First, there must be proof that one party acted with negligence thereby causing the accident. Based on the facts presented, it is pretty clear that Johnnie Knowles caused the accident when he negligently failed to drive in a safe manner, either by following too closely, speeding, not paying attention, or a combination thereof.

Second, the victim party must have sustained a quantifiable injury. In fatality cases the injury is obvious and little debate can be had regarding the extent of damage. Nothing is worse than the loss of life. Therefore, this will not be an issue in this case.

Third, there must be a collectible party with adequate insurance or assets to compensate the victim’s family for any settlement or judgment obtained on his behalf.

According to news reports, Johnnie Knowles killed Joseph Ricciardelli while driving a 1995 Toyota Camry. Given the fact that he was driving a car that is 17 years old, I doubt he had any meaningful assets or any car insurance beyond the minimum required by law. Therefore, collecting on a successful settlement or judgment may be impossible.

However, this case is different because Joseph Ricciardelli was killed while working on the job and while performing his duties as a tow truck operator. Therefore, his death should be compensated by his employer’s insurance company.

In other words, the party to pay compensation will most likely be Emerald Towing’s insurance carrier
While no amount of money will ever compensate for the loss of life, cases like these require substantial dollar figures to make the compensation meaningful.

In most cases, when there is clear liability, someone was killed, and there is adequate insurance, injury attorneys are able to negotiate settlements to the policy limits of available insurance simply because such settlements are usually in the best interests of the insurance company and the responsible party.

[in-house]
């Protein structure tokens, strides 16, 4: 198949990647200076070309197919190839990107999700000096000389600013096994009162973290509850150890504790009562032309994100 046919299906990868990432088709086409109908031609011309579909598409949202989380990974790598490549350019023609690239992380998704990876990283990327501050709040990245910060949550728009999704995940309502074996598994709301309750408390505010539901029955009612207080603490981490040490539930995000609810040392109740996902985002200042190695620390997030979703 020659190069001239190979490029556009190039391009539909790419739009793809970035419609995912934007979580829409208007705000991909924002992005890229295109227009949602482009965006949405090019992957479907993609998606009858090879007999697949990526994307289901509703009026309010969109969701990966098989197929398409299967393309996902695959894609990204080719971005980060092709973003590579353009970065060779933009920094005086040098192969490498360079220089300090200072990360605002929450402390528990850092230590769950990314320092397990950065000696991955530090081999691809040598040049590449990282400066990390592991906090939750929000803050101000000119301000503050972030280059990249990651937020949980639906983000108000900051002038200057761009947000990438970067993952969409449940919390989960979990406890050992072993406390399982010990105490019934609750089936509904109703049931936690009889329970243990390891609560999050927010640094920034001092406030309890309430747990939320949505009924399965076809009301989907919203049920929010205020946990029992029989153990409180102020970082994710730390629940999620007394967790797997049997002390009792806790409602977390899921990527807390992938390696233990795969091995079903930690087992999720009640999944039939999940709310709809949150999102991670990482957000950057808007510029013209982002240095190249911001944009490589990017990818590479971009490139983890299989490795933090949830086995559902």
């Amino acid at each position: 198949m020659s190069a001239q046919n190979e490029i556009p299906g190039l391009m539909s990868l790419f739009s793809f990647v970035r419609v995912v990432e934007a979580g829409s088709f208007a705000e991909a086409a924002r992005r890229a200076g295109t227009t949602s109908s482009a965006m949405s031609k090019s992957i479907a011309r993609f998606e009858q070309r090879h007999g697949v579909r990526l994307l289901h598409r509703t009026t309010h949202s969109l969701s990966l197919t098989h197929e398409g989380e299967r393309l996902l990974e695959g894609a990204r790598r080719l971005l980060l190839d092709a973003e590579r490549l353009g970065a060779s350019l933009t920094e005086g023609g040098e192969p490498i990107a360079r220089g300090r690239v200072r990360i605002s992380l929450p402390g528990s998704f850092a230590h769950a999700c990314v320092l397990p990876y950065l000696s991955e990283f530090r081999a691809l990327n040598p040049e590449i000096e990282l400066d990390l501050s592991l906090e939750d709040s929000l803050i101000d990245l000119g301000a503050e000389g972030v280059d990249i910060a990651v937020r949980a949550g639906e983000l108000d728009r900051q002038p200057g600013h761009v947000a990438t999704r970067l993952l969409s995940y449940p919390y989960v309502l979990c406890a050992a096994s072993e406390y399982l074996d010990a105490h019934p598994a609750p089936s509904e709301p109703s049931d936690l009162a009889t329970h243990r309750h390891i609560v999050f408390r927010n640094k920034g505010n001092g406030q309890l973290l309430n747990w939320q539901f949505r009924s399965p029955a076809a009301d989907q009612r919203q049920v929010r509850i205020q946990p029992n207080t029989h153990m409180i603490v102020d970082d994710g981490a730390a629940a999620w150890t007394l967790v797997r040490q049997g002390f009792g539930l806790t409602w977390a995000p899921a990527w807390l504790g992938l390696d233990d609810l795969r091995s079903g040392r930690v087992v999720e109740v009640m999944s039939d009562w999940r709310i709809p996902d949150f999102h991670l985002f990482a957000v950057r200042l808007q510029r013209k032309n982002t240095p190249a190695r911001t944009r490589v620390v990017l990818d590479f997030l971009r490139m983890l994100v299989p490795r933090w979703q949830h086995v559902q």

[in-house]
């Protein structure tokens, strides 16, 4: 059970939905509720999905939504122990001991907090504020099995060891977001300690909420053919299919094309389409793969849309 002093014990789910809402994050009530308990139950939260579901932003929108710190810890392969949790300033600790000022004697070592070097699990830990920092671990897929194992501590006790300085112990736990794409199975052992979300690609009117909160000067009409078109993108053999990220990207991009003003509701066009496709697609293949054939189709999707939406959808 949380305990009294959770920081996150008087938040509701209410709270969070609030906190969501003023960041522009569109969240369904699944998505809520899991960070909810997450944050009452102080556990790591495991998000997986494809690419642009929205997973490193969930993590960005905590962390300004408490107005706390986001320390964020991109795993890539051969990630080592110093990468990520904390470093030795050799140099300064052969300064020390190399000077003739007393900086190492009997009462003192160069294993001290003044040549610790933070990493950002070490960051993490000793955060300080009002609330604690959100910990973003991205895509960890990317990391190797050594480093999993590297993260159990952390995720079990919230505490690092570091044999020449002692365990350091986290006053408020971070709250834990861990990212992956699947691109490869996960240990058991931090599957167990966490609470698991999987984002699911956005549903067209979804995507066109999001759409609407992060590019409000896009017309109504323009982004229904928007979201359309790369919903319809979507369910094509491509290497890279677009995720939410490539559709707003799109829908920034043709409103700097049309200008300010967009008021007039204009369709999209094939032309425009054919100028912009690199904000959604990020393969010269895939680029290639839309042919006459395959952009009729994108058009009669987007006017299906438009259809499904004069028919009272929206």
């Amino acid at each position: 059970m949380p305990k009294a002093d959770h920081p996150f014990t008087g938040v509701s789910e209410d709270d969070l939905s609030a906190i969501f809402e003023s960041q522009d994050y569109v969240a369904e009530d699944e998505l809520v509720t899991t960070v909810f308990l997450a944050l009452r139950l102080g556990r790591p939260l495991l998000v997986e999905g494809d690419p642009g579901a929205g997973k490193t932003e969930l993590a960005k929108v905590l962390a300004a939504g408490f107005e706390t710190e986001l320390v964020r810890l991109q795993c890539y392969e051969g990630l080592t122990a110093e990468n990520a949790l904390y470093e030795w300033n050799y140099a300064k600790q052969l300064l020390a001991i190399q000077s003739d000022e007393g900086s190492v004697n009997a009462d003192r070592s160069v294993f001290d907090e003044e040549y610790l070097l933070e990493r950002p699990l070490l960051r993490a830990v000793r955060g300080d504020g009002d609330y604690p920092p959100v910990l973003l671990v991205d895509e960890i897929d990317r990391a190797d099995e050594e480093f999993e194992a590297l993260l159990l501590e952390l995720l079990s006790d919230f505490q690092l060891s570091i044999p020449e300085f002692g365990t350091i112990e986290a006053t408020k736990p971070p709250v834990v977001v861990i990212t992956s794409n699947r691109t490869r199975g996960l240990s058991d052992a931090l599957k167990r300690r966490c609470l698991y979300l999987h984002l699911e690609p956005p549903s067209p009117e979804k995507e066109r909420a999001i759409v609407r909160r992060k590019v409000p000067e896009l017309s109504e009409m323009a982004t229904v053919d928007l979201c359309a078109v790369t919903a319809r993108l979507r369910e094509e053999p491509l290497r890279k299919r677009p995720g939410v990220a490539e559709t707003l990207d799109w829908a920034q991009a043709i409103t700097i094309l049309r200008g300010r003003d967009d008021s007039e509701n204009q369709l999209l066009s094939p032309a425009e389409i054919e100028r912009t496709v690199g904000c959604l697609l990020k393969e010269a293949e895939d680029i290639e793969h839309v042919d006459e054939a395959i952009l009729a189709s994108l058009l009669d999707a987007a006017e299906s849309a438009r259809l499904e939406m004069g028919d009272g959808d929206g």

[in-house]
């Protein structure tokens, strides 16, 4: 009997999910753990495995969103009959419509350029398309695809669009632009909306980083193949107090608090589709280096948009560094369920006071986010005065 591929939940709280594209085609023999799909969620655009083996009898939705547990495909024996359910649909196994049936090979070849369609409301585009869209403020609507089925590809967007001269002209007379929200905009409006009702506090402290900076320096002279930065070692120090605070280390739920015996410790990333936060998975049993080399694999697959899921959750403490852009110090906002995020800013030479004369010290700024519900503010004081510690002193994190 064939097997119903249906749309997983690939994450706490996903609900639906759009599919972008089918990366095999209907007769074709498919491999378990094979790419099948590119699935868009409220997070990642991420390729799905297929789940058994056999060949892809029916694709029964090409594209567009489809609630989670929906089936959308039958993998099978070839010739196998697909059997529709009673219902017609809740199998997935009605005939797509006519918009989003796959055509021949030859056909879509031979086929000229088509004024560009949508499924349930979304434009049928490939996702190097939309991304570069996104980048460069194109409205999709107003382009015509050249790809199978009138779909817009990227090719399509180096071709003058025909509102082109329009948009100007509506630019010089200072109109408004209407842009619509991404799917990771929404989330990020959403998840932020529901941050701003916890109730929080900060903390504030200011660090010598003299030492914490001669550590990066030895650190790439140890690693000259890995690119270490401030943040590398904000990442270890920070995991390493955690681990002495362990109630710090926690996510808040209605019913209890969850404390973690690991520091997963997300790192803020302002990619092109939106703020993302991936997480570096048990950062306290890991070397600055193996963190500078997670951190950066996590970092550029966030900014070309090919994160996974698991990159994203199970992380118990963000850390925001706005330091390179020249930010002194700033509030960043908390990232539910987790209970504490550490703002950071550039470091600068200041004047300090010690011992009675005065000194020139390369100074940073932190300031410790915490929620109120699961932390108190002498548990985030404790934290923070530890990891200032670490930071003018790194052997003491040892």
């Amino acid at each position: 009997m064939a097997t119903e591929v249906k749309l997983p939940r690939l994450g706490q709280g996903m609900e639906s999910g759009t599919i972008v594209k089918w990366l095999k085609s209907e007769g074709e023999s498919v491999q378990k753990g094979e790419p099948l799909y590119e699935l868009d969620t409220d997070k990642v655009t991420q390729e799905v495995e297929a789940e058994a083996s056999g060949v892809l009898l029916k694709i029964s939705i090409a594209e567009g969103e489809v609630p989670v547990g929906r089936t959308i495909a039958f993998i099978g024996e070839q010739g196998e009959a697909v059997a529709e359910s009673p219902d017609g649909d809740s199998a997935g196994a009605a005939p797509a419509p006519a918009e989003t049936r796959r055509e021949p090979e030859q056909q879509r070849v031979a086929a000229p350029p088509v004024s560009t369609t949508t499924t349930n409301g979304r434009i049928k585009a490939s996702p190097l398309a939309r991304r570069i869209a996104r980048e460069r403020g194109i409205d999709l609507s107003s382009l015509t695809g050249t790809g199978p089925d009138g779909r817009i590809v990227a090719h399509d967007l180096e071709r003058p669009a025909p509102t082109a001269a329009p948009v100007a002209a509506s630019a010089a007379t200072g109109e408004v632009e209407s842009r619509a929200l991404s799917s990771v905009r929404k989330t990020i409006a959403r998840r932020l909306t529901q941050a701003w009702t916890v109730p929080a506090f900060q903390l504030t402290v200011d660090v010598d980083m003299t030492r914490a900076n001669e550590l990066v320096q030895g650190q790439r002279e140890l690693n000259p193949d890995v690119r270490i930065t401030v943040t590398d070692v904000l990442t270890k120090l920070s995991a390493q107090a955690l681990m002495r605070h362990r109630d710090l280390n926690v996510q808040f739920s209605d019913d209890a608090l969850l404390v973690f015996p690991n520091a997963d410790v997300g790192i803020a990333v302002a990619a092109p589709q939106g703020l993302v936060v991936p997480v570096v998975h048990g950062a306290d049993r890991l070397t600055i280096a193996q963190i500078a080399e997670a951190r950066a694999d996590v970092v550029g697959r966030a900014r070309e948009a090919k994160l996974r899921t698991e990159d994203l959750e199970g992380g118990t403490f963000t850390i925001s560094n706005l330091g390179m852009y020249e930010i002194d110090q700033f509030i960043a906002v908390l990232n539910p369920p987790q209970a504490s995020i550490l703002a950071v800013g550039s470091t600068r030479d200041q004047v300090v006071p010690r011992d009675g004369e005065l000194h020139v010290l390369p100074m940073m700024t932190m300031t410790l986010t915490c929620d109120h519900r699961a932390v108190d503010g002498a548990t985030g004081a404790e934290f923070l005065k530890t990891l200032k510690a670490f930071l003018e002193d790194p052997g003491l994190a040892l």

Should an insurance company refuse to settle accordingly, they may be liable for acting with bad faith. Should a case of this type end up in litigation, bad faith will undoubtedly increase the amount of exposure faced by the insurance company.

However, at this stage of the case it is extremely important for Joseph Ricciardelli’s family to hire an injury lawyer. The worst thing they can do is try to figure this out on their own or rely on the representations of others.

This case needs to be investigated the right way, evidence needs to be collected and preserved (such as the vehicles), and a winning case needs to be formulated.

By following these steps, an injury attorney is able to ensure that his/her client is placed in a position where they have the greatest likelihood of obtaining a successful outcome.

Starting early increases the chances of winning and of obtaining a good result.

At the end of the day, we cannot forget that this case comes down to two men losing their lives. Nothing could be more tragic for either party. Putting all the legal talk aside, my heart goes out to the two families that are now suffering from the loss of their loved ones. My condolences go out to them all.